The Internal Sense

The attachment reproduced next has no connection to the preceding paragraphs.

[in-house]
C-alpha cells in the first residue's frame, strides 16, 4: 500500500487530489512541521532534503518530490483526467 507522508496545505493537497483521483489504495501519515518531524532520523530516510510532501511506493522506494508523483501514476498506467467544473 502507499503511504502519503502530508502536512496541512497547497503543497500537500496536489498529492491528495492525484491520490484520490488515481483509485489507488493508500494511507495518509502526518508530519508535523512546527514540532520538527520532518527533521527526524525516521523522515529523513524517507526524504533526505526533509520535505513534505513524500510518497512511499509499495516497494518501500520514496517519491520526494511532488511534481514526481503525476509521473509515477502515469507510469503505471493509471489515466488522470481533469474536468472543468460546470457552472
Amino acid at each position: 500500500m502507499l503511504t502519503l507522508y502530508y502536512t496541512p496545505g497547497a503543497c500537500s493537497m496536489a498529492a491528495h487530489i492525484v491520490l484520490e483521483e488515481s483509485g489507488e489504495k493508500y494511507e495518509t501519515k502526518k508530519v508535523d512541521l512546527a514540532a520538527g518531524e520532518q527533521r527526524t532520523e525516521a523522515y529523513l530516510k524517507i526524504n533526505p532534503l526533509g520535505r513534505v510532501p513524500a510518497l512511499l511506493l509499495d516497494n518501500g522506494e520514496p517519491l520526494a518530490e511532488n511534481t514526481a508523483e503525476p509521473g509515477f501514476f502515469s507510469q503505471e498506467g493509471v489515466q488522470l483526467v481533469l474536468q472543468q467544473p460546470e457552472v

Interoception refers to the processing of stimuli arising inside the body (e.g. cardiac signals), in contrast to exteroception which relates to processing of stimuli arising outside of the body. While the dominant research paradigm in neuroscience has been focused on the latter, it is becoming clear that to fully account for cognitive, emotional, and behavioral processes and their underlying neural substrate, interoception must also be considered. The gut and the brain are known to be intimately related and richly connected by bidirectional physiological and anatomical pathways. Such interactions have important implications for a host of functional gastrointestinal disorders as well as to obesity and eating disorders. However, they also go far beyond gastrointestinal functions and are important for domains such as emotion processing and high-level cognition. Moreover, the slow-wave electrical activity arising from the stomach, were also shown to play a role in dynamic functional brain organization. Research into these interactions, has substantially advanced but is far from being fully resolved and still lags behind current knowledge on other interoceptive signals such as those arising from the heart. Hence, our research goal is to focus on the electrical signals arising from the gastrointestinal (GI) system as a window and a model domain for understanding the role of interoceptive signals in cognition and dynamic brain organization.